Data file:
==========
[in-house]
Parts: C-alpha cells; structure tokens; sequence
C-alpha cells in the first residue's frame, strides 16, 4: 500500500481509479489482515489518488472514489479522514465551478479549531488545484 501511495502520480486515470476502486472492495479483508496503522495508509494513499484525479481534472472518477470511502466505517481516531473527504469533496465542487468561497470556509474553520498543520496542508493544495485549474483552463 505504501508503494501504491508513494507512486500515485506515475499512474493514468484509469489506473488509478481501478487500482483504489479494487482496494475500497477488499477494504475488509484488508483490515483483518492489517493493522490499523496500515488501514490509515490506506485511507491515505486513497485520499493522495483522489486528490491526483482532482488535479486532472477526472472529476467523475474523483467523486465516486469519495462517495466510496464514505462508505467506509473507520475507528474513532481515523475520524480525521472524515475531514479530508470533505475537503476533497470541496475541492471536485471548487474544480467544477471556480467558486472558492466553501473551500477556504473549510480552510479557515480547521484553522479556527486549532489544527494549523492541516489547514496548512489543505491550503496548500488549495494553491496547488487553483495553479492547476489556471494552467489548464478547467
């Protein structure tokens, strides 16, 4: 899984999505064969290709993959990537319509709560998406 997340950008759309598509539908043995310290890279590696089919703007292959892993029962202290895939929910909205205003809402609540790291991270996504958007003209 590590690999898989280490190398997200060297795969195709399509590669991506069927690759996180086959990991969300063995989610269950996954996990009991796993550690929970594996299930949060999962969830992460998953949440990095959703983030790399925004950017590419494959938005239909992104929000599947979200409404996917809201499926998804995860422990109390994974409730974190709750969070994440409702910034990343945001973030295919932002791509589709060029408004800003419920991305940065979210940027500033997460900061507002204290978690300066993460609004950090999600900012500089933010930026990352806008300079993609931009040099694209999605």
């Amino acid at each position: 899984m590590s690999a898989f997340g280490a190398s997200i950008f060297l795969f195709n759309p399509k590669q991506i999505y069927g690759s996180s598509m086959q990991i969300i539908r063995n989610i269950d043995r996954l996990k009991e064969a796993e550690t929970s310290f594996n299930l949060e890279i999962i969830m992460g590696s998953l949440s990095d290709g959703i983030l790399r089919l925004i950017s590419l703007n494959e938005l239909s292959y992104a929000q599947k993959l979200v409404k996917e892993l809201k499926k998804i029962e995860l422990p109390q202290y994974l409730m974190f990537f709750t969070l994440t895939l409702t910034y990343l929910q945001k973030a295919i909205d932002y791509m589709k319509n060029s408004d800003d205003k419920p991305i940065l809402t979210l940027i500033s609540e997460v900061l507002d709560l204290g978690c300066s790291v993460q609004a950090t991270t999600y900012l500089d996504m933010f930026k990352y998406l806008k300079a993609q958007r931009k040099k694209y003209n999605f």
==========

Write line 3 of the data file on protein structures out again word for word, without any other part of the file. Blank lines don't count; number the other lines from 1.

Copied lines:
C-alpha cells in the first residue's frame, strides 16, 4: 500500500481509479489482515489518488472514489479522514465551478479549531488545484 501511495502520480486515470476502486472492495479483508496503522495508509494513499484525479481534472472518477470511502466505517481516531473527504469533496465542487468561497470556509474553520498543520496542508493544495485549474483552463 505504501508503494501504491508513494507512486500515485506515475499512474493514468484509469489506473488509478481501478487500482483504489479494487482496494475500497477488499477494504475488509484488508483490515483483518492489517493493522490499523496500515488501514490509515490506506485511507491515505486513497485520499493522495483522489486528490491526483482532482488535479486532472477526472472529476467523475474523483467523486465516486469519495462517495466510496464514505462508505467506509473507520475507528474513532481515523475520524480525521472524515475531514479530508470533505475537503476533497470541496475541492471536485471548487474544480467544477471556480467558486472558492466553501473551500477556504473549510480552510479557515480547521484553522479556527486549532489544527494549523492541516489547514496548512489543505491550503496548500488549495494553491496547488487553483495553479492547476489556471494552467489548464478547467